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  • Motocrew cuts down BMW Motorrad’s K100RS

    At its essence, a motorcycle is two wheels, engine and a frame, with suspension which is pretty much what German outfit Motocrew has reduced BMW Motorrad’s K100RS sports-tourer down to. For those who might not know, the K100RS was BMW Motorrad’s first foray outside its traditional boxer-twin layout.

    When released in 1984, BMW Motorrad fans were… divided. The purists, much like the Harley-Davidson fans when the VRSC with its Porsche developed DOCH, liquid-cooled Revolution V-twin was released, howled and bayed for blood, saying the “character” of the brand was diminished.

    Needless to say, due to the machinations of the stubborn and unyielding, Harley-Davidson was left in a technological vacuum for 25 years. BMW Motorrad, however, didn’t, doing well with it’s inline four cylinder as installed in the S-series motorcycles, while also having in its motorcycle engine range an inline-six, parallel-twin, single-cylinder and retaining its best selling boxer-twin.

    Coming back to the K100RS molested by Motocrew, the team felt the K100RS, because of its sport-touring origins, was a little portly in the back, reports designboom.com. To that end, the rear sub-frame was hacked off, replaced with a cafe racer tail, tying the frame line, painted in white, to the bottom of the fuel tank.

    A pair of vanes, also in white, fill in the gap at the front end of the tank, a function formerly performed by the K100RS’ front fairing. Adopting the cafe racer design style, the headlight is a single, round, LED unit, in keeping with the overall retro theme.

    The longitudinal inline-four, resting on its side and dubbed the “Flying Brick” by aficionados, is not coated a satin black, as are all components below the fuel. The original K100RS airbag was dumped in favour of a diminutive DNA air filter while new exhaust headers lead into a SC Project CR-T exhaust.

    If you’re looking for the front turn signals, they’re there and practically invisible. Motocrew relocated the turn signals to the bar ends, where the wing mirrors are located while the rear turn signals are located inside the frame rails.

    MotoGadget supplies the minimalist speedometer and bluetooth-enabled mo.unit blue controller allowing for keyless start of the Motocrew K100RS. Tokico brake callipers axial-mounted on upside-down forks completes the K100RS build.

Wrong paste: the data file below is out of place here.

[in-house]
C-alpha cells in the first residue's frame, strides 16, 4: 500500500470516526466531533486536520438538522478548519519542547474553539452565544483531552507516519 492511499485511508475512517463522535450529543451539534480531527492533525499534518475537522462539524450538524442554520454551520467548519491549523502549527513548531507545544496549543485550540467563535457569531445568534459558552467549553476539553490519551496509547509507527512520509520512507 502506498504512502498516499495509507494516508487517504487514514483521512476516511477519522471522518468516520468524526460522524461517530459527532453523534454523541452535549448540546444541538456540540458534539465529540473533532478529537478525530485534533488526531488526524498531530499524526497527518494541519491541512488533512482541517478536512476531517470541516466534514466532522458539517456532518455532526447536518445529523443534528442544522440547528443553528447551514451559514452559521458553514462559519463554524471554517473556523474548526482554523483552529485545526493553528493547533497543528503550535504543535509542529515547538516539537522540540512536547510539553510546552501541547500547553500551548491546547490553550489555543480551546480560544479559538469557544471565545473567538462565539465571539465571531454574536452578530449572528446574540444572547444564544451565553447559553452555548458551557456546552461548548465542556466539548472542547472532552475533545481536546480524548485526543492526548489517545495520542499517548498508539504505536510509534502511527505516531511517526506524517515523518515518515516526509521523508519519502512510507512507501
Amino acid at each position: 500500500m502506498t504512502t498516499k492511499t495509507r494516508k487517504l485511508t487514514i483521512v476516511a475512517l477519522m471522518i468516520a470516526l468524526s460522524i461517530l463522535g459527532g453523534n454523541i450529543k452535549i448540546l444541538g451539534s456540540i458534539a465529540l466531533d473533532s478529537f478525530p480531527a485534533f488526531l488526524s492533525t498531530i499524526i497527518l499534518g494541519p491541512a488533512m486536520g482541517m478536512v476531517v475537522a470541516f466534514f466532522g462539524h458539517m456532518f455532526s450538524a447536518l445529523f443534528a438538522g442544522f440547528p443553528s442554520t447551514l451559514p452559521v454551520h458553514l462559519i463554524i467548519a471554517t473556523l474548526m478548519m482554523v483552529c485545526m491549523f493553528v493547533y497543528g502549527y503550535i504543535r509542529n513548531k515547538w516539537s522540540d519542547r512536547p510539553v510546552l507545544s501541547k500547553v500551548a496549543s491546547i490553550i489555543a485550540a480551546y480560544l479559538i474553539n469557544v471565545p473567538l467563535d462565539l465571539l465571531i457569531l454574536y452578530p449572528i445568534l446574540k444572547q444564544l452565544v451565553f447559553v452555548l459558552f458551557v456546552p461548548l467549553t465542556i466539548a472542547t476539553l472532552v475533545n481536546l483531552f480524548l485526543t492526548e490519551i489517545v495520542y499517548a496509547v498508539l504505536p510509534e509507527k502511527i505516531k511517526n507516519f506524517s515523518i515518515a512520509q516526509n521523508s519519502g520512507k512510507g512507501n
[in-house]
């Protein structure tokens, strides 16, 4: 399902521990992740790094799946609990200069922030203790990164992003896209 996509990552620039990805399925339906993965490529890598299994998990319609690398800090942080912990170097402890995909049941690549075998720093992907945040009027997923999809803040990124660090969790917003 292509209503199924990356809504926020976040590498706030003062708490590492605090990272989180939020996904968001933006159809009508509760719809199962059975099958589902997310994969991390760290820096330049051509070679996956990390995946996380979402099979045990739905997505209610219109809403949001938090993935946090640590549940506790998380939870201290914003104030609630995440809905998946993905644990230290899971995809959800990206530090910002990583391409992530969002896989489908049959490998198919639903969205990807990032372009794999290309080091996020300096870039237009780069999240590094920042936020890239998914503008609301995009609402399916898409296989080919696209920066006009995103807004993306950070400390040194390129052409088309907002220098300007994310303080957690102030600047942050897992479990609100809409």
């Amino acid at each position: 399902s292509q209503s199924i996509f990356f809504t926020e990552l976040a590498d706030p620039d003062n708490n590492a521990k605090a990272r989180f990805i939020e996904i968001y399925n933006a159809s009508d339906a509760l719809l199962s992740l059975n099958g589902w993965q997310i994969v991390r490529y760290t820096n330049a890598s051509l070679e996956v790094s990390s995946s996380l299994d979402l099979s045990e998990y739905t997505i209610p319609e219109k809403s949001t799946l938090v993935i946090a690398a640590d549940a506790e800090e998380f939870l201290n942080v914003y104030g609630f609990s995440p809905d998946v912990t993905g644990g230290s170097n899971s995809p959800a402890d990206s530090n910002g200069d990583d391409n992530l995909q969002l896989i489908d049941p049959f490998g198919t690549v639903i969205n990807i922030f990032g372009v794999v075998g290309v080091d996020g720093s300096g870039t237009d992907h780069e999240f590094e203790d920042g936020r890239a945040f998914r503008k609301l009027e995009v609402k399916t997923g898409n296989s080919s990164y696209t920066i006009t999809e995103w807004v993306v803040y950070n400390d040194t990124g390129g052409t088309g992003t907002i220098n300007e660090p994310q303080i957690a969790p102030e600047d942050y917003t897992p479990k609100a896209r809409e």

• 2020 Benelli Leoncino 500 in matte colours, RM29,288

    Now coming in three new matte colour schemes for this year is the 2020 Benelli Leoncino 500, priced at RM29,288. The three colours are Matte Red, Matte Green and Matte Grey with pricing excluding road tax, insurance and registration.

    Designed as a retro-styled, versatile middleweight motorcycle, the Leoncino 500 carries a 499.6 cc, liquid-cooled, two-cylinder mill, producing 46.9 hp at 8,500 rpm and 45 Nm of torque at 5,000 rpm. Power gets to the rear wheel via a six-speed gearbox and chain final drive.

    Suspension is done with 50 mm diameter upside-down forks and rear pre-load adjustable monoshock. Twin 320 mm diameter discs on the front wheel are clamped with radial-mount four-piston hydraulic callipers while the rear uses a 260 mm disc and single-piston calliper, with two-channel ABS as standard.

    The Leoncino 500 rolls on 120/70 tires on the front and 160/60 at the rear, shod in Pirelli Angel tyres. LED lighting is used throughout and inside the cockpit an LCD instrument panel displays the necessary information.

    Set height on the Leoncino 500 is set at 810 mm and dry weight is claimed to be 196 kg, with fuel carried in a 12.7-litre tank. The Leoncino 500 comes with a two-year or 20,000 km warranty against manufacturing defects.

     
     
  • Genting Highlands denied to car and bike groups?

    While no official statement has yet been issued by the management, apparently the road leading up to Genting Highlands is closed to car and bike groups. Reports on social media have emerged from road users wanting to drive or ride up of being turned around at the guard house on the Karak highway approach as well as the rear entrance from Ulu Yam town.

    This was witnessed by the author over the weekend on both Saturday and Sunday, at both entrances, with the reason given on Saturday being motorcycle groups were no longer allowed to use the road due to “racing”. Meanwhile, on Sunday, the entrance at the former cable car station was closed due to “a VIP visiting the Goh Tong police station.”